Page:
What single archaeological site has garnered colossal historic and symbolic importance, not just for a nation but for the whole world? The answer: Machu Picchu. A sacred place that was inaccessible to outsiders for centuries, but totally accessible to local natives who for many years lived around this ruin and who may or may not have known about its universal significance and transcendence.

Among the many people who have been named as Machu Picchu discoverers, one stands out from the rest due to his connections to his Alma Mater, Yale University. This person is Hiram Bingham. Many things have been said about the teacher with a conqueror’s soul, however there’s an untold story behind the discovery of Machu Picchu.

1909 is the year that Bingham first came to Perú. He arrived at Choquequirao, also known as the sister of Machu Picchu. He arrived like an intuitive explorer, following his instincts and reading the chroniclers for clues, and started to scour the entire settlement.

1910 is another important year, the year that Alberto Giesecke PhD assumed the responsibility of leading San Antonio Abad del Cusco University. Like Bingham, Giesecke was North American. In his 14 years as Rector, he advanced many archaeological projects and excavations.

The following year, 1911, Braulio Polo y la Borda, owner of the Echarati estate in the Convencion Valley, had as his guest Dr. Giesecke, and told him that the place was littered with archaeological sites, among them Machu Picchu.

On his way back from the Convencion, Giesecke wrote to Bingham about the details of his conversation with Polo y la Borda, and that is the reason why Bingham came to the archaeological site.

Bingham had also read many chroniclers and traveler diaries, including one written by Charles Wiener, who was the first to talk about Machu Picchu in his description of Perú and the indigenous populations. Weiner’s diary is dated 1880.

Wiener was in the zone around the year 1876, compiling the information that the locals gave to him including the names of Machu and Huayna Picchu. He made around 20 maps and wrote 30 letters.

With enough information to track down the archaeological sites, Bingham obtained a scientific commission, sponsored by Yale University.

On July 1911, Bingham trekked into the Vilcabamba valley, lead by Melchor Arteaga, who took Bingham through San Miguel to Machu Picchu, arriving in a thick and wooded jungle with some buildings that couldn’t be seen. With a machete in his hand, Bingham walked through the entire place and concluded that this was where Manco Inca lived and fought against the Spanish conquers.

Now, we have to go back to the year 1902. July 14th of 1902 to be exact, which is when the real discoverer of Machu Picchu, Agustín Lizárraga, formed an expedition with his cousin, Enrique Palma Ruíz, who at the time was administrator of the Collpani Estate; as well as Gabino Sánchez and his agricultural laborer Toribio Recharte. The expedition was in search of new land for agriculture.

When Lizárraga arrived, he observed the whole Machu Picchu Sanctuary and was aware that he found an amazing and breathtaking site.  On a wall in the Temple of the Three Windows, he carved an an inscription that said: Agustín Lizárraga, July 14th 1902. Years later, Bingham found the inscription and recorded it in his field notes.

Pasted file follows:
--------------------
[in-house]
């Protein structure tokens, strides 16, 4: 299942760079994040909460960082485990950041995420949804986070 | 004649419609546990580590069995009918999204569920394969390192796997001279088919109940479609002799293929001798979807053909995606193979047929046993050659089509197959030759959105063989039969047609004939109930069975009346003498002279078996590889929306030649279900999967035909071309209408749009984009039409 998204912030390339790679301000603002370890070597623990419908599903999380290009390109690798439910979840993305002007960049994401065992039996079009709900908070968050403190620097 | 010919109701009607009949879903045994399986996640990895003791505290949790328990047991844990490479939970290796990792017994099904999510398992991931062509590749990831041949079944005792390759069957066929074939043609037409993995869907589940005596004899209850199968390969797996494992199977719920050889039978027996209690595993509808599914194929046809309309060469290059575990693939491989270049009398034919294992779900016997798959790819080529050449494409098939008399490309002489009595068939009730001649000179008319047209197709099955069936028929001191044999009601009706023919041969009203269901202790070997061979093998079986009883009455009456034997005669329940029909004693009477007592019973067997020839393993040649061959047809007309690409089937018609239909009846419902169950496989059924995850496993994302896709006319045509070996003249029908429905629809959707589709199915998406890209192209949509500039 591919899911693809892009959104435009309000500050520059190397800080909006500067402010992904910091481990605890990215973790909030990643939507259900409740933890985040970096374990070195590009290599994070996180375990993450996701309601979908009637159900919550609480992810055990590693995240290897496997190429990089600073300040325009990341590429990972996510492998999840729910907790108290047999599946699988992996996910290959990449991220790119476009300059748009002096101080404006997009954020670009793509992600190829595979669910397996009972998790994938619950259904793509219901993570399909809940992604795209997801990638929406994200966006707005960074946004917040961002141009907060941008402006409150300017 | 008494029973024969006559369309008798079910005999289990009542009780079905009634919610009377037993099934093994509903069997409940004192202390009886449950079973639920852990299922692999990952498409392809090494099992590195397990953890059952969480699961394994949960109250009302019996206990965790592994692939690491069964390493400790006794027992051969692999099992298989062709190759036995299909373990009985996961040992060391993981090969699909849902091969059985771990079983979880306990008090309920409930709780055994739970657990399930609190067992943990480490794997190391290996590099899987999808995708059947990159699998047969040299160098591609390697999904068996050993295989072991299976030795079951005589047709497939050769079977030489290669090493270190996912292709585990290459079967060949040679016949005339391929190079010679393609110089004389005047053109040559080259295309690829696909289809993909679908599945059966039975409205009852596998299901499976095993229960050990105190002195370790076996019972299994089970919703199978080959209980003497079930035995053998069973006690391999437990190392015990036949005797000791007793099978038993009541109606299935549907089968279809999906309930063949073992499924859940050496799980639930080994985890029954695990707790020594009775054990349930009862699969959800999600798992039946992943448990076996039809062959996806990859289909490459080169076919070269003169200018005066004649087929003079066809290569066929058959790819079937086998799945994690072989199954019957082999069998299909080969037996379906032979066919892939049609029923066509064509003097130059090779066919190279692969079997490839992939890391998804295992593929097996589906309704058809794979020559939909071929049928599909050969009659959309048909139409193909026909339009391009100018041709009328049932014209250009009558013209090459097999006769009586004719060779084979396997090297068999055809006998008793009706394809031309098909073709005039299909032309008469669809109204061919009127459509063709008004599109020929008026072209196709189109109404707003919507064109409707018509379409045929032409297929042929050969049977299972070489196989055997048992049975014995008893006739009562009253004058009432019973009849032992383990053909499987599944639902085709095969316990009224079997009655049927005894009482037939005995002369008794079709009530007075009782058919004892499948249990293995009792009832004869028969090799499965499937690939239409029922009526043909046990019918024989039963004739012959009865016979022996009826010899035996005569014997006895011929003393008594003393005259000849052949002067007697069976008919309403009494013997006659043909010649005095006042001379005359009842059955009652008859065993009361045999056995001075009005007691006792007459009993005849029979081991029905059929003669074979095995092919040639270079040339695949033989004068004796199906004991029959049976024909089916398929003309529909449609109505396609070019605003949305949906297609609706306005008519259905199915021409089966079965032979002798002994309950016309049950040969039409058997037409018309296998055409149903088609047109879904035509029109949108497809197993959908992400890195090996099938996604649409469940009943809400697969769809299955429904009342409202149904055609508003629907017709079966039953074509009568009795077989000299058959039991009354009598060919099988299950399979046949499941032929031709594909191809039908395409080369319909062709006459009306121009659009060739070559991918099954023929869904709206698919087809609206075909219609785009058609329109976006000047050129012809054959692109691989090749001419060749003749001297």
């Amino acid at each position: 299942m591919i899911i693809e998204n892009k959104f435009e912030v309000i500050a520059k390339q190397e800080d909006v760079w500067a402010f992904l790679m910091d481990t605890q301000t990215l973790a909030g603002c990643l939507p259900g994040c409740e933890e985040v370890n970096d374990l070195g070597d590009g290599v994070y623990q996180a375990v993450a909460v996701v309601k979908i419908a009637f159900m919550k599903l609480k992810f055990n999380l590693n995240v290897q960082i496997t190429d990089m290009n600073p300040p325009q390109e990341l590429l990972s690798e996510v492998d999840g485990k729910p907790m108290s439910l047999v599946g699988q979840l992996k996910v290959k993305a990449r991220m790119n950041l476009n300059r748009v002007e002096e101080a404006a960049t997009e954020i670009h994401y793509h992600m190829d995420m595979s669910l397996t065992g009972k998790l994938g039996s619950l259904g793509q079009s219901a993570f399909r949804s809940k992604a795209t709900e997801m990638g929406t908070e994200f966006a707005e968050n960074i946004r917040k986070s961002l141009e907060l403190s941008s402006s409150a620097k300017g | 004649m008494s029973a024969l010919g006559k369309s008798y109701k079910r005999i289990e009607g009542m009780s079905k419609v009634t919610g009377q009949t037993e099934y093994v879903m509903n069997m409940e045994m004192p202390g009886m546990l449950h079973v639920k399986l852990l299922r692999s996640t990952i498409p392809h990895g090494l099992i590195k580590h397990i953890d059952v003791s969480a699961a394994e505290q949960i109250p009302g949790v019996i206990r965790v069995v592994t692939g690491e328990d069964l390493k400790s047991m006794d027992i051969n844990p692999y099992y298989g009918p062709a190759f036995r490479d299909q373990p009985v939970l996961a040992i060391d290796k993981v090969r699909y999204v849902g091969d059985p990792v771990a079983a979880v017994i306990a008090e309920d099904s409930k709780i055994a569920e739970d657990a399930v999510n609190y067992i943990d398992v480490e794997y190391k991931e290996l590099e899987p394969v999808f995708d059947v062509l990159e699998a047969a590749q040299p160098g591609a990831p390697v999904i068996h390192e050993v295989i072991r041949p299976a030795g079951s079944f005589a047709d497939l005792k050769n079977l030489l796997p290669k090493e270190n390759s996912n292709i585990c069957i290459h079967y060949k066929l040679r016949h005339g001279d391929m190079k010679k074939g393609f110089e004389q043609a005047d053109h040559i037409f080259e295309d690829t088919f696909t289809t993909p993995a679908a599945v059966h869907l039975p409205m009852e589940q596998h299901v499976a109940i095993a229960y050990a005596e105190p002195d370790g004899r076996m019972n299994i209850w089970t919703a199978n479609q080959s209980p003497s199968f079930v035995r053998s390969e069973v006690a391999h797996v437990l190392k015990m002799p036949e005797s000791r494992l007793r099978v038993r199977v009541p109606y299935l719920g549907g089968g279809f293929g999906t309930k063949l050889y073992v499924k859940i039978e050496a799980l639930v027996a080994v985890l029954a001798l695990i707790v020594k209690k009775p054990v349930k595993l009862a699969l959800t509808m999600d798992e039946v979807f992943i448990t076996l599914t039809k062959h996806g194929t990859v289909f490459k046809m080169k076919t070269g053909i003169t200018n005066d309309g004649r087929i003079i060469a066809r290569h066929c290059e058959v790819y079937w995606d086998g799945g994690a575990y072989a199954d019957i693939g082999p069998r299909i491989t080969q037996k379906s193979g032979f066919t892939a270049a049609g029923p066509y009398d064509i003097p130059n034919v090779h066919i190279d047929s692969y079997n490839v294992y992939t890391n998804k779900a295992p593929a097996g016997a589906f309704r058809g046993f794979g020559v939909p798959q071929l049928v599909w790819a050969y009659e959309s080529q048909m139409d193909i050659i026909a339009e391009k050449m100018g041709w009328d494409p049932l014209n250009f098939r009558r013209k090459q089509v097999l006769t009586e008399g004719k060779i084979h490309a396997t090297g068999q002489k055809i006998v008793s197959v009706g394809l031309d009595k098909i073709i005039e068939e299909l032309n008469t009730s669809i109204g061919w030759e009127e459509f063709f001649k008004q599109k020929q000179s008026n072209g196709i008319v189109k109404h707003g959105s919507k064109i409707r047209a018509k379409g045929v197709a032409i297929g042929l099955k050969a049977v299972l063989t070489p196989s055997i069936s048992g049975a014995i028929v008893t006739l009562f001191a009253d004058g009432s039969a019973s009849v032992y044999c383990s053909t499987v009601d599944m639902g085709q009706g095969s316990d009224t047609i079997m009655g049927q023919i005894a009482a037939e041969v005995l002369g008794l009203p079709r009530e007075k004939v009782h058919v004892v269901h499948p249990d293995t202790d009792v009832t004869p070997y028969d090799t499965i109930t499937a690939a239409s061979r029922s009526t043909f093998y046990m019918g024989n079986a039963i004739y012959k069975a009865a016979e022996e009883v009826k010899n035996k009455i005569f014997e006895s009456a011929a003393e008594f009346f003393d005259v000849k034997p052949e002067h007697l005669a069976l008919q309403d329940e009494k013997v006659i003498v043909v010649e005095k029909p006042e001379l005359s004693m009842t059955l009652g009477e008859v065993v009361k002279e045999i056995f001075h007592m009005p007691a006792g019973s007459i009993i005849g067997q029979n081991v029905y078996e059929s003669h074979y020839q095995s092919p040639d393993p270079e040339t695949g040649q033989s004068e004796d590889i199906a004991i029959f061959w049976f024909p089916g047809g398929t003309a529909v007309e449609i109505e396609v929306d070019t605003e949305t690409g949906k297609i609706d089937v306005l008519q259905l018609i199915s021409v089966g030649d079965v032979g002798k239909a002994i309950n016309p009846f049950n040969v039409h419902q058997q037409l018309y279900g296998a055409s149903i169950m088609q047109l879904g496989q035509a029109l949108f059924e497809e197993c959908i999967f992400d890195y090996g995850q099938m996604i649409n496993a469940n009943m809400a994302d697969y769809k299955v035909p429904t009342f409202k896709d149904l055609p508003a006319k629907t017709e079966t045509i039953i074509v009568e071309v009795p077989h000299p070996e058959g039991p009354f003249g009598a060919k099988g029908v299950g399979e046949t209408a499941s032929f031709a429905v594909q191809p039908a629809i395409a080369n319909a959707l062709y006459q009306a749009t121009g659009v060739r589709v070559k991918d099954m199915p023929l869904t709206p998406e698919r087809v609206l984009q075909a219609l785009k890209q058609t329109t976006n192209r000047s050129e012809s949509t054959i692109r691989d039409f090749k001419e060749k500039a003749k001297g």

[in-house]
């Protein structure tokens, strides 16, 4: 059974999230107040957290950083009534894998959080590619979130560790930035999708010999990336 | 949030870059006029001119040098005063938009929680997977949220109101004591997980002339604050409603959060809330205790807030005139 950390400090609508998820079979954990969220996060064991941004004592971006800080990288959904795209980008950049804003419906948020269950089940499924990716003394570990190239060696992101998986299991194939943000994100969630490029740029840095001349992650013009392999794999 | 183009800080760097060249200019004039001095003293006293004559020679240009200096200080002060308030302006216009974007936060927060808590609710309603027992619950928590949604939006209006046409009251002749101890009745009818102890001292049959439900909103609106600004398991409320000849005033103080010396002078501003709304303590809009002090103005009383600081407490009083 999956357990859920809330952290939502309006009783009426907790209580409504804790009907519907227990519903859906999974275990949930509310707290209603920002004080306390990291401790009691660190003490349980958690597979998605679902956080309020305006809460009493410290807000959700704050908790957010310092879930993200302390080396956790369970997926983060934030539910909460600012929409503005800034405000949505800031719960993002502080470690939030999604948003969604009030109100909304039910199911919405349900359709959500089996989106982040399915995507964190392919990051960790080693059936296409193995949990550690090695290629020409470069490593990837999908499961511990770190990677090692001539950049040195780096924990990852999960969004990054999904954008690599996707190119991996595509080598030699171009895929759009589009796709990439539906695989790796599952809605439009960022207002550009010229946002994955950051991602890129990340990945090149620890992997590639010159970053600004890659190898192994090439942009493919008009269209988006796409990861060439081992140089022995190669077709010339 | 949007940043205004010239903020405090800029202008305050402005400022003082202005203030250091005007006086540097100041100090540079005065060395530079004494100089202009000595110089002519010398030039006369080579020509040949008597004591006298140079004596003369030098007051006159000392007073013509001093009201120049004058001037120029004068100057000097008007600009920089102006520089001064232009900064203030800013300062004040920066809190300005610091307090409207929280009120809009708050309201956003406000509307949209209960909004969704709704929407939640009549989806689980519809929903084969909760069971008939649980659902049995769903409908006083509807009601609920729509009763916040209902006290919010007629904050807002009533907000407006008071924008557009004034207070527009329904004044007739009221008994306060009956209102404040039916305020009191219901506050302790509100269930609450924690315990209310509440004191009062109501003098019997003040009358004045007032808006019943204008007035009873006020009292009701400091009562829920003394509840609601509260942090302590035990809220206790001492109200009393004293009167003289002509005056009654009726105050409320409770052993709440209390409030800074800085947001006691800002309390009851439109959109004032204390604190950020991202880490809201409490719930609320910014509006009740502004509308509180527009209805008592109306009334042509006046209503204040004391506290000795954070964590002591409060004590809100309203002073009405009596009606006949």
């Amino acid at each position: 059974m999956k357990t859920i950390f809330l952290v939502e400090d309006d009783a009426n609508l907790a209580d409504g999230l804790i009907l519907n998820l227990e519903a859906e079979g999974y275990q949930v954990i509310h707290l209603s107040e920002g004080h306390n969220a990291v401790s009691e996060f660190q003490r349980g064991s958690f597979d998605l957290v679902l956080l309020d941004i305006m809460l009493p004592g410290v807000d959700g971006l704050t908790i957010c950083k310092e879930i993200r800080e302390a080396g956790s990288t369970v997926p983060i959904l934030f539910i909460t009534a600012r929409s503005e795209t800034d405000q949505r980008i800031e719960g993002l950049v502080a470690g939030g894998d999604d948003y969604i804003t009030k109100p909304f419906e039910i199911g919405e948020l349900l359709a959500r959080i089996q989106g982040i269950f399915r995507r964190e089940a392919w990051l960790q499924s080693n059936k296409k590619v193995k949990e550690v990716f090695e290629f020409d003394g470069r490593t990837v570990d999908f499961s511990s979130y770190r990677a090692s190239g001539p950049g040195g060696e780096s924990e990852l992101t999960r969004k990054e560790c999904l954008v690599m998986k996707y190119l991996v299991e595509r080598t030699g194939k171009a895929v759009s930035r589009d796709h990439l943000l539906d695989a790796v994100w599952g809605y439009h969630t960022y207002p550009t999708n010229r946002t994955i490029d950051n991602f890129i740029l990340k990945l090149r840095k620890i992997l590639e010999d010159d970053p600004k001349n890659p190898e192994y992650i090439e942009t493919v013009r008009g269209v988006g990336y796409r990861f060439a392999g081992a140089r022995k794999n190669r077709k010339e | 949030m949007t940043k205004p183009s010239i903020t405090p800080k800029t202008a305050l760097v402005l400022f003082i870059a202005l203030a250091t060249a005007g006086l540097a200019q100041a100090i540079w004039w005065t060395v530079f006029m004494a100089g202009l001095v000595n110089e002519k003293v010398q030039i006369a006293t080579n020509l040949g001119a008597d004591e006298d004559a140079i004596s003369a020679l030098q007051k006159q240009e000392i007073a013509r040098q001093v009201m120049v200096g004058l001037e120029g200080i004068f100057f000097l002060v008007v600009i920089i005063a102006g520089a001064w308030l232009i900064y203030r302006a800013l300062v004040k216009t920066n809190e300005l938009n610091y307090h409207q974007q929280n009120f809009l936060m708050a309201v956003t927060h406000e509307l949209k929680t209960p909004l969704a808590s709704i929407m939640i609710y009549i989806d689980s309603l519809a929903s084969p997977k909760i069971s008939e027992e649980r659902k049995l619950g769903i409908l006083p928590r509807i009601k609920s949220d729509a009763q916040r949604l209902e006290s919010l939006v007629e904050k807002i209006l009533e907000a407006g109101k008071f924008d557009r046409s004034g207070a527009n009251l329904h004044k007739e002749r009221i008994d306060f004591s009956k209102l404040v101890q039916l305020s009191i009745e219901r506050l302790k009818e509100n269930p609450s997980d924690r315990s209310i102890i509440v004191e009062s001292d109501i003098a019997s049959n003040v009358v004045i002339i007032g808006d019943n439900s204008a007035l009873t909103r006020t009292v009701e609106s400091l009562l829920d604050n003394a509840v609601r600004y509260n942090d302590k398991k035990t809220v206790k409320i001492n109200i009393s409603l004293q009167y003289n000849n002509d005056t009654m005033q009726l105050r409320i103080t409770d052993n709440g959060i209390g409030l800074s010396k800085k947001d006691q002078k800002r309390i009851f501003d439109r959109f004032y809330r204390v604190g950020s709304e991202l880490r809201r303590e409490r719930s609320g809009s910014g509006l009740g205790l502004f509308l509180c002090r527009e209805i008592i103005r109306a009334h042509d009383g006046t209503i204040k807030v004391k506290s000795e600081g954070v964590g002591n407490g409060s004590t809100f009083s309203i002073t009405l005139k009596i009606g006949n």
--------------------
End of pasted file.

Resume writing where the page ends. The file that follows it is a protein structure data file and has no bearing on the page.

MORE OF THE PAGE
In 1903, Lizárraga started planting corn and other vegetables on the site’s terraces. He left the laborer, Toribio Recharte, to tend the plantation with his family, and 4 years later, in 1907, another laborer came to the place: Anacleto Álvarez, also with his family.

1904 was the year that Lizárraga began to travel with another family, the Ochoas, from the Collpani Estate, along with his estate workers.

Why is it that Hiram Bingham became the so called discoverer of Machu Picchu and gained notoriety in all newspapers and scientific reviews? The French explorer Simone Waisbard, in her book called “Machu Picchu Mysteries” said that Lizárraga was a well-versed connoisseur of the zone. It was he who spread all the information about Machu Picchu.

Alfred Bingham, Bingham´s son, in his book called “Portrait of an Explorer,” mentioned that his father omitted all references to Lizárraga. Many photographs taken by Bingham during the initial investigation of the site showed that many of the constructions were not covered in thick vegetation and these were also not included in his annotations and final conclusions.

One of the things that caught the attention of many people who studied the site, even Bingham’s son, is a line in one of Hiram Bingham’s notebooks which reads “Agustín Lizárraga was the real discoverer of Machu Picchu; he lives on the San Miguel Bridge.”

In subsequent years, the mass media played an important role in elevating Bingham as the only discoverer of Machu Picchu, especially National Geographic which published articles by and about Bingham. In the eyes of the world, he remains as the only and real discoverer. It is true that Bingham was well-positioned and systematically studied Machu Picchu. It is because of him that Machu Picchu is known by the entire world. But it is equally true that he wasn’t the real discoverer of Machu Picchu.

These 2 people, Agustín Lizárraga and Hiram Bingham, who had nothing in common; the first, a simple farmer with an incipient knowledge of History and Archaeology; and the second, a well-respected teacher who had everything to be able to organize an expedition and surround himself with the best professionals; their paths converged in this amazing discovery that changed their lives and changed the course of everything that we know about one of the most and important civilizations of all time: the Incas and the Tahuantinsuyo Empire.

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